2018 in review: how do we leave the shimmer? - Can't Stop the Movies
Can't Stop the Movies
1Jan/190

2018 in review: how do we leave the shimmer?

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Much of 2018 challenged how I consume art and whether criticism matters a lick of damn. It started because of Annihilation, a film that so thoroughly represented my depression that it felt all other experiences I could have in the theater would have to compare to Natalie Portman's face against the shimmer. That ended up being prophetic as other films came and went but I felt the same drag back toward the abyss that takes human shape in Annihilation's penultimate chapter. Enjoyment was sparse and, aside from the working class joy of Logan Lucky and the bizarre Proud Mary, I accepted no other film would measure up.

Then came the defining struggle of 2018 that challenged one of my positions in my Annihilation review - the confirmation hearings of Brett Kavanaugh to the Supreme Court of the United States. It was a brutal affair over a monster's choice for a monster who gets to serve the rest of his life on the only branch of government that seems to be able to make any change anymore. The confirmation hearings sparked conversation and confrontation among those who doubt the testimonies of women while granting leeway to powerful men. What shocked me, and immediately rebuked my previously held experience that my mental health never needed to be explained to women, was how many white women rushed forward to Kavanaugh's defense. I found myself angry with women who did not understand, or more accurately did not care to understand, how victims of abuse and sexual assault are pressured into silence.

What good does it do if I can see something touching and painfully true about trauma in Annihilation but fail to communicate the same about my reality to people who doubt it? I touched on some of this helplessness during my conversation with Tevis Thompson about Night in the Woods. I foolishly thought that collaboration, as rich and rewarding as it turned out to be, would be the trigger to get me out of this depression and back toward being productive. In the words of Rob Thomas during his time with Matchbox 20, "It's me, and I can't get myself to go away." There is no one project or piece that is going to make everything snap together and, with barely a week to go in 2018, I identified my complacency in writing as one major source of depression. The work is the work and I have been lazy in the work.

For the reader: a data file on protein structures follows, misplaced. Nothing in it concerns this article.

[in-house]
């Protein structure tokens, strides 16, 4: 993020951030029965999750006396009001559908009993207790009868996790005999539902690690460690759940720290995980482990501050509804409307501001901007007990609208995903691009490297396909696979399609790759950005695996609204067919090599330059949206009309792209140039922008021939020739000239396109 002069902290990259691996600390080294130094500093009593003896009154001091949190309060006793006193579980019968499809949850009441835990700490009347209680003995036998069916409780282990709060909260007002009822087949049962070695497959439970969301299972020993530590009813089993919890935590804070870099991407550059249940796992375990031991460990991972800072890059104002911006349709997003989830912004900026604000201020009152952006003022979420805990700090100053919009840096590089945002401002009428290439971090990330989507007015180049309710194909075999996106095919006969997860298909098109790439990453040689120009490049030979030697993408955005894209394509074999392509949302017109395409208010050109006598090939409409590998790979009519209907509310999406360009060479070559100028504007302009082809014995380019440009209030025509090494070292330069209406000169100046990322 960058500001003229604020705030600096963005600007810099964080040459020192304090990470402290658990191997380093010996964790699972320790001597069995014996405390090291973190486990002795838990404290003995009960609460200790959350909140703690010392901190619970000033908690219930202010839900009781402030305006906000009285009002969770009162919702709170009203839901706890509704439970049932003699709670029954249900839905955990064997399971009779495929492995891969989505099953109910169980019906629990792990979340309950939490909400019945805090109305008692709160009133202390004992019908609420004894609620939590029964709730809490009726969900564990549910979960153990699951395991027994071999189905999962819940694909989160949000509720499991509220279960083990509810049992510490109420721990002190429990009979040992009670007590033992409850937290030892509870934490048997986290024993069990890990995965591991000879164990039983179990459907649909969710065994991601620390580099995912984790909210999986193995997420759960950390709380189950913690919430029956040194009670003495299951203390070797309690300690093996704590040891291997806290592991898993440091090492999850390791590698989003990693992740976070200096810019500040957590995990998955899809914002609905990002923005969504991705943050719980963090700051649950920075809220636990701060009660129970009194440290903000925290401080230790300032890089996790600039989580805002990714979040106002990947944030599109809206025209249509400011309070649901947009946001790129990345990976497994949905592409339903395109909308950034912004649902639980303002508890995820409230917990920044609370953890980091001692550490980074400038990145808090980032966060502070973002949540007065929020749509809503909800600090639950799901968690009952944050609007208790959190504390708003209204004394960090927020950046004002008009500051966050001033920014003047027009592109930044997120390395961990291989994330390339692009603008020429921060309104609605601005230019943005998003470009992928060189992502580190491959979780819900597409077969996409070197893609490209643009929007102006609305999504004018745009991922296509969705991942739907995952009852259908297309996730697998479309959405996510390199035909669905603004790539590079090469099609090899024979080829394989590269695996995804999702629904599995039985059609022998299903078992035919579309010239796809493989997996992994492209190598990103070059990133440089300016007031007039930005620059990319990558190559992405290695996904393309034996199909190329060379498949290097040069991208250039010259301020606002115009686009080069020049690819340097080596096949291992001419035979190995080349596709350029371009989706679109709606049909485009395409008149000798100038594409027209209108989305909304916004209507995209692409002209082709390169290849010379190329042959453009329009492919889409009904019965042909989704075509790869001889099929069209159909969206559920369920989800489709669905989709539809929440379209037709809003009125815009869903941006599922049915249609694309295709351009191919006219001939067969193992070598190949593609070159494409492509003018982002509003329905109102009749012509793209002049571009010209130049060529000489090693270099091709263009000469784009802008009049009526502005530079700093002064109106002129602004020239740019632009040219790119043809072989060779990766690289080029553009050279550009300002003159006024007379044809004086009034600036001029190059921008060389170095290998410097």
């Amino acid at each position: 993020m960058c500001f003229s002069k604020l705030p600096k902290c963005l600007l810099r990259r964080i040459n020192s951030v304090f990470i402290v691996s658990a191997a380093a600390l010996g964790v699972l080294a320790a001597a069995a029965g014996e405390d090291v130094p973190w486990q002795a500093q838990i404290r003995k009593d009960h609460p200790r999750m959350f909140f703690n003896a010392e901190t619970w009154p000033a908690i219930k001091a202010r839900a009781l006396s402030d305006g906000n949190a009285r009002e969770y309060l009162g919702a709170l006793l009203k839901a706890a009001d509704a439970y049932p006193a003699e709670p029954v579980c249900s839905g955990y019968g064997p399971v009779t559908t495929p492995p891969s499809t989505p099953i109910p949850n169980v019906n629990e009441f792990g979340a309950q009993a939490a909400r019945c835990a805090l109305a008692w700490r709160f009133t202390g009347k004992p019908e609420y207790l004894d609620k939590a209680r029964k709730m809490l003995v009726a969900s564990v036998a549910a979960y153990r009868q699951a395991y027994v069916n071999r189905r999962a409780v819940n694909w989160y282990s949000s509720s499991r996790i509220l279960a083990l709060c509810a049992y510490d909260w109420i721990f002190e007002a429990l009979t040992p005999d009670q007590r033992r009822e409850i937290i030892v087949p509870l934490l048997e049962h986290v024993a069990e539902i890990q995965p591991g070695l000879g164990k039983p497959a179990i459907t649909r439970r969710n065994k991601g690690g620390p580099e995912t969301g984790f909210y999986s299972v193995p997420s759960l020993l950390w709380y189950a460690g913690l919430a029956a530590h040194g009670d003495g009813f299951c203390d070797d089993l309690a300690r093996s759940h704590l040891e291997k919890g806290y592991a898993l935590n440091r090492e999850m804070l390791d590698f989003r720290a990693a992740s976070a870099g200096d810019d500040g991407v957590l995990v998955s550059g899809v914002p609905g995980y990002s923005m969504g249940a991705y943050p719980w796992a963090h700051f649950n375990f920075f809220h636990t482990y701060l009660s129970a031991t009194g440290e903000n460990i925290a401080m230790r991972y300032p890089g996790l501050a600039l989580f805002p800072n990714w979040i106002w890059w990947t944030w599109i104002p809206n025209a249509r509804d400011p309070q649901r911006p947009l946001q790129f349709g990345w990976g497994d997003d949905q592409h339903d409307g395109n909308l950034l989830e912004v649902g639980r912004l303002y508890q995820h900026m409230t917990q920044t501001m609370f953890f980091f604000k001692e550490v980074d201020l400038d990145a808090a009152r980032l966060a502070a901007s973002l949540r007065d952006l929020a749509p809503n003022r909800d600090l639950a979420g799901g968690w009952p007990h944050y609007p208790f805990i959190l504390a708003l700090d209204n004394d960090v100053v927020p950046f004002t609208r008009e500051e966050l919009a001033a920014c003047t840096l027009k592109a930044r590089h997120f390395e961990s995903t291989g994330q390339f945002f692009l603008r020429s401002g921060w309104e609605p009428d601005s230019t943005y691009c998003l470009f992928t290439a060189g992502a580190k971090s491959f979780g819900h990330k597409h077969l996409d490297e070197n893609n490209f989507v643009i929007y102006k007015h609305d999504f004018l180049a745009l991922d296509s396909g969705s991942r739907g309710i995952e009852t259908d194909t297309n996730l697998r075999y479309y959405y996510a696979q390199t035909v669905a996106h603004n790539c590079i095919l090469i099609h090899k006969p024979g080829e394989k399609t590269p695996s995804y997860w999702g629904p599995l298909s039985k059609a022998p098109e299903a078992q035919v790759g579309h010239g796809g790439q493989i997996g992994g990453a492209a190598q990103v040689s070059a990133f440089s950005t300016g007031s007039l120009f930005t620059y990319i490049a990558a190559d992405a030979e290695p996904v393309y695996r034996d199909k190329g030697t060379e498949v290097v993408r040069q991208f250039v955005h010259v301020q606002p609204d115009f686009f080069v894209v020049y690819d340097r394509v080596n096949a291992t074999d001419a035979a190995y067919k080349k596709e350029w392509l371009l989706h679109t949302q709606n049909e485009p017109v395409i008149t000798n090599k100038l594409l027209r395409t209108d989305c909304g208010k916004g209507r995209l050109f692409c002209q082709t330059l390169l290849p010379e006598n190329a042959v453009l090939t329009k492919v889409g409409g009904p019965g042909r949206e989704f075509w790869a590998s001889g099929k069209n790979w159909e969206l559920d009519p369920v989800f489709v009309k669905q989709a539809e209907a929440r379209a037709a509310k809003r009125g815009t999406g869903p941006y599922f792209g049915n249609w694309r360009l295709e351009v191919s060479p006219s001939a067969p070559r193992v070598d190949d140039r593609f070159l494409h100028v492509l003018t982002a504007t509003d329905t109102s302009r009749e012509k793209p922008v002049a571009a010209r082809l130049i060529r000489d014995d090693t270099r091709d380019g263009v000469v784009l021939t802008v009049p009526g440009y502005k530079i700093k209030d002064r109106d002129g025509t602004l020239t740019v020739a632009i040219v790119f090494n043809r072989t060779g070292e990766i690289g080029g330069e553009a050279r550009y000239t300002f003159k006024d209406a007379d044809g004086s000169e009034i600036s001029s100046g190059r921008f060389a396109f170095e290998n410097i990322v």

So I must challenge the work and my perceptions of the work. That led me to a phenomenal criticism of Nanette, which I still rank among the greater experiences of 2018, that scaffolds artistic and political points so effectively that Yasmin Nair revitalized my faith in criticism. The same also led me to continue exploring why I loathed Black Panther, a film where the common reaction among white liberals was to pat themselves on the back for patronizingly helping a black superhero "arrive".  Better to read criticisms by Chris LeBron ("Why should I accept the idea of black American disposability from a man in a suit, whose name is synonymous with radical uplift but whose actions question the very notion that black lives matter?"), Kimberle Crenshaw ("Like remembering a drunken night thru a hangover haze, I kept wondering how I'd come to dance on the table for the CIA?"), and Armond White ("Rather than any account of that hopeful, aggrieved, inspiring, yet violent and always controversial social-activist group, we get the story of a monarchy.")

Before Black Panther was the considerably more interesting Proud Mary, and afterward Ava DuVernay's A Wrinkle in Time. Those two films barely made a dent compared to Black Panther's box office while all three have been largely abandoned in immediate cultural conversation. Maybe it's time to have those conversations about why white liberals congratulated themselves on buying tickets to Black Panther while ignoring the others when the CIA proudly coopts what feeble criticism Black Panther mustered, American imperialism gets reduced to a punchline, and the pastiest of pasty white boys gets to model a "Wakanda Forever" sweater. I need to direct my rage against this self-congratulatory commodification of urgent problems instead of self-destructing.

Easier written than done but this gives me a plan of how to escape the shimmer that began overtaking me early 2018. As I continue to work, here's a breakdown with links (when applicable) to the artistic experiences that shaped my year:

The Best

Great

Good

Zone of Indifference

Bad

 

Wretched

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Posted by Andrew

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